Is The Takedown Of Gold A Sign?

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posted on Apr, 17 2013 @ 02:23 AM
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Somebody out there is sure getting prepared for something really big. We have just witnessed a takedown of gold and silver unlike anything that we have witnessed in decades. On Monday, the price of gold had fallen by more than 10 percent at one point. It shocked investors all over the globe, and overall what we have just seen was the largest two day decline in the price of gold in 30 years.

The price of silver dropped even more rapidly on Monday. It was down more than 14 percent at one point. There was an atmosphere of "panic selling" as investors and financial institutions raced to liquidate their holdings of silver and gold. But was this exactly what someone out there wanted? As I wrote about the other day, big banks and news outlets all over the world have been boldly proclaiming for weeks that gold is entering a "bear market" and that now is the time for all of us to sell our gold.

In particular, Goldman Sachs reportedly told their clients earlier this month that they "recommend initiating a short COMEX gold position". Was that just a "good guess" on their part, or was something else going on? Were they actually trying to help create a "selling frenzy" that would drive the price of gold much lower? What we witnessed on Monday was absolutely jaw-dropping.

Just check out this chart of the price of gold over the past 10 years. The takedown of gold on Monday sticks out like a sore thumb...




I agree, it seems like the sudden crash of gold & silver is about to benefit someone. Most likely the rich?
Causing everyone to panic sell cheap is genius really if you want to cash in off the back of it.

Source




posted on Apr, 17 2013 @ 04:27 AM
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That why if your a gold investor you keep buying whether it's up or down. You always win in the long term.



posted on Apr, 17 2013 @ 09:01 AM
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It's quite interesting that not only did gold and silver take a major hit but the dollar slid south as well. On Monday the dollar was at 6.23 CNY and now it is 6.17 CNY along with a decline against the euro. This was no fluke, someone pulled the plug on gold and silver and with Goldman Sachs calling for a short I doubt that it was a lucky guess. The financial institutions at the top know in advance what's coming down, everyone else is left in the dark.

Goldman Sachs took one for the team in 2008 and of course made a full recovery. By doing so a bunch of small fry got eaten up. With the drop in gold and silver, once again the small fry are being feasted on.



posted on Apr, 18 2013 @ 03:24 AM
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It's just basic economics.

Bubbles pop.
The average investor loses out, while the hustlers win big.

That's how the market works.

Those of us who looked at the graphs did predict this devaluation.
(I did repetitively here at ATS in many threads).
Here is a thread from last year where I declared confidently:


I have an opposite hypothesis. I believe there is most likely an over abundance of gold and that it is currently significantly OVERvalued. As a result, I infer that whoever is left with all of the gold in their hands when the music stops will have no where to sit. And they stand to lose massive % of their investment when the inflated commodity crashes. So my understanding of market economics is obviously diametrically opposed to the assumptions in the mainstream. Which by the way are promoted by big business, so ask yourself, ' why are all these nice companies giving me a good deal on gold ? ' Reality is they aren't giving you a good deal. They are a corporation and are profiting off the transactions. Hell it could be highway robbery but we won't know till gold prices crash. Everything that goes up, must come down, after all.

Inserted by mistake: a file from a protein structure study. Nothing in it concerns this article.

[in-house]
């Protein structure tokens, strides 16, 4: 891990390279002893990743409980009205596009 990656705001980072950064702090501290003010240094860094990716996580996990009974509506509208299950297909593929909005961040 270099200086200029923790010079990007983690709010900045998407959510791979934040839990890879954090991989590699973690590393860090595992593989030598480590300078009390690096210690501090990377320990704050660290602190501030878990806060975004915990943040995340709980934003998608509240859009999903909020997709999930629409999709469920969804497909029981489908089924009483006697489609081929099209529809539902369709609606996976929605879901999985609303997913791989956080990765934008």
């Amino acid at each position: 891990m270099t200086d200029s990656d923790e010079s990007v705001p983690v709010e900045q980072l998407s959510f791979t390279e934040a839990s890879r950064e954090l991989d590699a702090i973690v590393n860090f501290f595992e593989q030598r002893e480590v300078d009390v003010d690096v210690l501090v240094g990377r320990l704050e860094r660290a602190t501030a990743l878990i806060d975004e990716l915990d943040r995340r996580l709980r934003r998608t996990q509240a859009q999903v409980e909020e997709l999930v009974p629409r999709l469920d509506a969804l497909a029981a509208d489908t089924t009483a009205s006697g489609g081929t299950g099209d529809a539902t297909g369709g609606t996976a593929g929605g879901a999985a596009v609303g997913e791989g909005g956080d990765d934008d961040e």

However if you have gold on hand, now is the time to sell it considering these are the highest prices ever. Buy low, Sell high



Sell it now, I'm telling you.


A "Takedown" ? Yeah.
But that's everyday business when you gamble.

After it finds the bottom (whatever that may be?) and levels out, the entire process will repeat itself over a period of many years.



posted on Apr, 18 2013 @ 03:37 AM
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reply to post by pstrron
 


Here is an interesting article about the Oil-Dollar correlation.

Link


Oil is one of the most global viable commodity pegged to the U.S. dollar -the US dollar is the currency of choice in global crude oil trade.
As with any other commodities pegged in terms of the U.S. dollar, oil price tend to climb higher with weaker dollar.
Weaker dollar makes oil cheaper from non-U.S. buyer's perspective. So from investors perspective, it will be wise to buy a viable commodity like oil when it's cheaper. This could have a net effect of driving high demand causing price inflation for oil.
So high gasoline price translates to a weaker dollar and vice versa.


And here is the wiki on Petrodollars

So the value of the currency is inversely proportional to the value of commodities that it is traded in.



posted on Apr, 18 2013 @ 03:47 AM
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Originally posted by sarahlm


I agree, it seems like the sudden crash of gold & silver is about to benefit someone. Most likely the rich?


Gold crashed as a result of big players selling their stash.
They are certainly rich now, and they benefited by causing everyone else to lose value through the sell offs.

It's hilarious the media 'experts' will claim "we don't know why the sell off happened derp".
I'll tell you why, because that's how you win gambling in the market. You rip everyone else off.





 
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